Satisfying yourself as to the technical and organisational security of a worldwide network, and assessing the appropriateness of local data protection laws, where many sub-contracted providers are involved, is no small task.

Given the specific risks attaching to sensitive data, further problems arise where service providers are unwilling to negotiate their contracts, relying instead on standard terms and conditions which often fail to address customer needs.

It is perhaps not surprising therefore that e.g. banks have been slow to take up the service, which is why the story that Spanish bank BBVA had selected Google's cloud solution for functions such as email, calendar, chat and video conferencing made headline news recently – until you read the small print that use will be limited to internal communications, and not for its core banking or customer data.

Contracts - what to look for

If your organisation is considering using a cloud based solution, there are certain risks which standard terms and conditions often fail to adequately address. You should accordingly take time to consider the following:-

What performance standards do you require? Remember that a promise of availability does not equate to a promise of quality of service, or speed. Consider what service levels you may require. Will the provider be prepared to negotiate these?
What undertakings will the service provider give in relation to technical and operational stability? How long will the service provider support the offering, and how will this impact your organisation?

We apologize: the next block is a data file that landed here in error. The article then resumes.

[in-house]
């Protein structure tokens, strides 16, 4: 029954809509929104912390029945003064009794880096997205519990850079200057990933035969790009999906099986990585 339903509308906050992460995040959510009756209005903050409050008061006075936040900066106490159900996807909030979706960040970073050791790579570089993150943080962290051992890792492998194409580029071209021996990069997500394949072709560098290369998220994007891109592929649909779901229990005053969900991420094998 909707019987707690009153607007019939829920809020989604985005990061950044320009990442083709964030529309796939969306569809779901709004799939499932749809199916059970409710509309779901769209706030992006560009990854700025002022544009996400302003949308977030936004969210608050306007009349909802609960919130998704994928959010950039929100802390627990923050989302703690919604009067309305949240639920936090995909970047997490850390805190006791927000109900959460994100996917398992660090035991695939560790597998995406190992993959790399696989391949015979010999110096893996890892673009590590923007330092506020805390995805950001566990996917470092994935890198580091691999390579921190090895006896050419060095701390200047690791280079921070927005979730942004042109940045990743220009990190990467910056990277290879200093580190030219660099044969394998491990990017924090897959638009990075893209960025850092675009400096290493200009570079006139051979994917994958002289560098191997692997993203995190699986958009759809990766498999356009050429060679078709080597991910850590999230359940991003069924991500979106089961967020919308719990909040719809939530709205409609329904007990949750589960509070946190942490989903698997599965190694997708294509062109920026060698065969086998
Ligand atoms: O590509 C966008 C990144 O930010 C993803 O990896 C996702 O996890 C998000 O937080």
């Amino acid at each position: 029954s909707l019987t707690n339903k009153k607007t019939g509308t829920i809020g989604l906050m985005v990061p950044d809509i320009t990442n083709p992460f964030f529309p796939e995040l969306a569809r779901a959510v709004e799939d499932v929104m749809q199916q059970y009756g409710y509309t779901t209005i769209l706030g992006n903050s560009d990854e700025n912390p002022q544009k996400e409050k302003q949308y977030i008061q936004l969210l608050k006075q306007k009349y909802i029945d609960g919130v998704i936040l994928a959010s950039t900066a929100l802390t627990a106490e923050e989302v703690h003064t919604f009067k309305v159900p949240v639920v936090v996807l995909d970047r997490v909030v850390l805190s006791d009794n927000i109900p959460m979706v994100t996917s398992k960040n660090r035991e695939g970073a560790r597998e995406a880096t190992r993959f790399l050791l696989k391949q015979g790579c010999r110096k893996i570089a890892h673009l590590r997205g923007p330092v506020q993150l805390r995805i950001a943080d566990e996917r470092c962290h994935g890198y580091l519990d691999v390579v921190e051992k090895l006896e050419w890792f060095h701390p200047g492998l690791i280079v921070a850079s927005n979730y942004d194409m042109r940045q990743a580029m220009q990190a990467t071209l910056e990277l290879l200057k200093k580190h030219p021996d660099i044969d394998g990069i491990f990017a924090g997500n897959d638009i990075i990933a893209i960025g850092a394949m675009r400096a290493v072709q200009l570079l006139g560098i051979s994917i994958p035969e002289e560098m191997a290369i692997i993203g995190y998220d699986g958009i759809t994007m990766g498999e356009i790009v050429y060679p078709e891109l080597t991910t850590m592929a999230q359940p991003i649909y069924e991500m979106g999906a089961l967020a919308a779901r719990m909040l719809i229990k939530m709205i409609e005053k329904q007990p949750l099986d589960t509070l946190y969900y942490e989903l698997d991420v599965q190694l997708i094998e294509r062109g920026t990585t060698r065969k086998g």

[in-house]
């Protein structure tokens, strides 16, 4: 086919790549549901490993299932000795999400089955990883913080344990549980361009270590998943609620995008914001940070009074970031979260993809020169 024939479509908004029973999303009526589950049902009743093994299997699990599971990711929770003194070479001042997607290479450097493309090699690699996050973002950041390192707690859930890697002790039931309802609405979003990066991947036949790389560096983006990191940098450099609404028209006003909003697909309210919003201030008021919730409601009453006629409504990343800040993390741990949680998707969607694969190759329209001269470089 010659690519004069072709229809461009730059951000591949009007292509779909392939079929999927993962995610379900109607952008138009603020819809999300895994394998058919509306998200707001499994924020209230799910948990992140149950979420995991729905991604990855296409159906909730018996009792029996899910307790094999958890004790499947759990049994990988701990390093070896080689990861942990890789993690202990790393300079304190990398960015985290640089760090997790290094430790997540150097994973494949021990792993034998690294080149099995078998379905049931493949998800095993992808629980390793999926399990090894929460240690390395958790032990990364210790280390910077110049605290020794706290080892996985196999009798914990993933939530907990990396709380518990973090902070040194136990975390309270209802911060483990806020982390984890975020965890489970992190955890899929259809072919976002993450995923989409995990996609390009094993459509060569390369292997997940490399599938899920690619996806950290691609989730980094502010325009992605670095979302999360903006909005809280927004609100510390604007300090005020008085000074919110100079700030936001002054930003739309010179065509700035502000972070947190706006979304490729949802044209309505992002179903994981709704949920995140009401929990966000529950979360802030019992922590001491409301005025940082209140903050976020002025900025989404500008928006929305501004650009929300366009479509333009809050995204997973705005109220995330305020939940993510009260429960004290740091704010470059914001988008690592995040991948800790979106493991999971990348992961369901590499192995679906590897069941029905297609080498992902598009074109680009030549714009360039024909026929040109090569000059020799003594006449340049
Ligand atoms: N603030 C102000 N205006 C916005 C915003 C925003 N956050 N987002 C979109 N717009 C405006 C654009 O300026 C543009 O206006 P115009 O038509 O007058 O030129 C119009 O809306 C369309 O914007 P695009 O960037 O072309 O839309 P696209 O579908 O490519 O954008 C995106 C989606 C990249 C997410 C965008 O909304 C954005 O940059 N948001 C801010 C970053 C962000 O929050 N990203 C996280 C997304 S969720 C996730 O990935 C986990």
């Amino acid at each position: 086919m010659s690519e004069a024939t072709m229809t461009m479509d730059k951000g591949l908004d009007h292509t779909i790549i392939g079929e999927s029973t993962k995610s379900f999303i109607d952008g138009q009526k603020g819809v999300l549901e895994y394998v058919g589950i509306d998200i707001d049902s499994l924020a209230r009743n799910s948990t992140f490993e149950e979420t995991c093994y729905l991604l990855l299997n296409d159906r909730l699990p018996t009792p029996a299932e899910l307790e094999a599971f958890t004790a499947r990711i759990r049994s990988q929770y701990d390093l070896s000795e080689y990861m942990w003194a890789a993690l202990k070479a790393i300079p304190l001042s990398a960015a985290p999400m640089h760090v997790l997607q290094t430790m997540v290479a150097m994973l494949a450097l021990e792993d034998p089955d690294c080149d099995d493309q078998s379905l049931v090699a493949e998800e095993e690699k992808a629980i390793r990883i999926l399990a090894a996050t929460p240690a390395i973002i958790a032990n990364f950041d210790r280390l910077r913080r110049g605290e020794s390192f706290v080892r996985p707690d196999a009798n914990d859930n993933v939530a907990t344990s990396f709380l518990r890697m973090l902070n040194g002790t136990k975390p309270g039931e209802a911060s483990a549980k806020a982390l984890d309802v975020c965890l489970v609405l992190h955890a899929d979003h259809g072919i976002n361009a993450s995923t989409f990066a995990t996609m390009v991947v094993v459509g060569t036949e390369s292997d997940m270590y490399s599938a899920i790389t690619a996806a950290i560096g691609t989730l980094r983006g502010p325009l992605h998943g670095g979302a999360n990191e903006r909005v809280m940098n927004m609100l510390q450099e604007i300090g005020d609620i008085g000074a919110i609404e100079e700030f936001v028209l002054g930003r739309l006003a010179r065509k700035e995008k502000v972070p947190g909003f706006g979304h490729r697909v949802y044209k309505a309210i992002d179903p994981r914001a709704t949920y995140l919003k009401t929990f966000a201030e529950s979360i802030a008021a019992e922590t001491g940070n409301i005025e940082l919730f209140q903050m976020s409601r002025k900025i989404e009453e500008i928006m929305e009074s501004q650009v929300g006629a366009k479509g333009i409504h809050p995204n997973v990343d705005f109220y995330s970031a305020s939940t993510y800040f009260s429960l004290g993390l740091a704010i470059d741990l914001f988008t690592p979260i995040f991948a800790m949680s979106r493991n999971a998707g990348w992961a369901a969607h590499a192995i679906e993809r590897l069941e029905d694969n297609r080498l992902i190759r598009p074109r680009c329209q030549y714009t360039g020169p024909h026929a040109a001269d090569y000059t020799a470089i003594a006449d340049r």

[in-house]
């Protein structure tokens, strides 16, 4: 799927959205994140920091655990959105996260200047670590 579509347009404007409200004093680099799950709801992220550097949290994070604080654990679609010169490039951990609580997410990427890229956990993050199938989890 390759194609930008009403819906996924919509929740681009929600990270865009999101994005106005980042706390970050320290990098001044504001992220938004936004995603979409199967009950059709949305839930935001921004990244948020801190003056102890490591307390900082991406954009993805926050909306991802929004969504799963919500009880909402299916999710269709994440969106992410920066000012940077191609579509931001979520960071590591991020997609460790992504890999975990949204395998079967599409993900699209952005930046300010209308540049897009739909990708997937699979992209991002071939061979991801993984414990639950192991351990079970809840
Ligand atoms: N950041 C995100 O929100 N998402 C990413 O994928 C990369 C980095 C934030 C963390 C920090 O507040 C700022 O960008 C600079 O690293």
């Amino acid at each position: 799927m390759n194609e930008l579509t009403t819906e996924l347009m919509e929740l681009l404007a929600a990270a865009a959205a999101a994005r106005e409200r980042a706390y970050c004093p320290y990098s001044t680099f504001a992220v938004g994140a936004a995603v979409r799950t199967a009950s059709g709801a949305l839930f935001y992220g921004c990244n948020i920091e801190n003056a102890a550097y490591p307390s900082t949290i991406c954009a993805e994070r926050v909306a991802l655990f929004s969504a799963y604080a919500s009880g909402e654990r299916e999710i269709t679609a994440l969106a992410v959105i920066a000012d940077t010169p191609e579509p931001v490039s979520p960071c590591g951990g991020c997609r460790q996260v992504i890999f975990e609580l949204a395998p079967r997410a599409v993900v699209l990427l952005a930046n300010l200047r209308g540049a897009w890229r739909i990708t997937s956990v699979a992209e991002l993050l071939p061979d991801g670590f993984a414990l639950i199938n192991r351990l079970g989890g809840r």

What is the service provider prepared to do when it all goes wrong? Will it guarantee an alternative service capability meeting all your requirements? What will happen to your data? What undertakings are there for fix times?
What does the contract say about data protection? Remember your obligations relating to technical and organisation security, and transfers outside of the EEA.
To what extent will your organisation become tied to the service provider? How will you recover your data at the end of the contract? How easy will it be to migrate your data from the supplier system to another? What termination assistance will the service provider provide at the end of the contract? Contracts for longer periods can increase dependency on a supplier, and systems which do not use industry wide standards are more likely to tie you to a supplier.

Cloud systems have been a huge boon to organisations, and used appropriately, offer a very efficient and cost effective solution. Their limitations should not however be overlooked, and security and legal obligations compromised without careful thought.


the EEA comprises the EU member states, plus Iceland, Liechtenstein and Norway.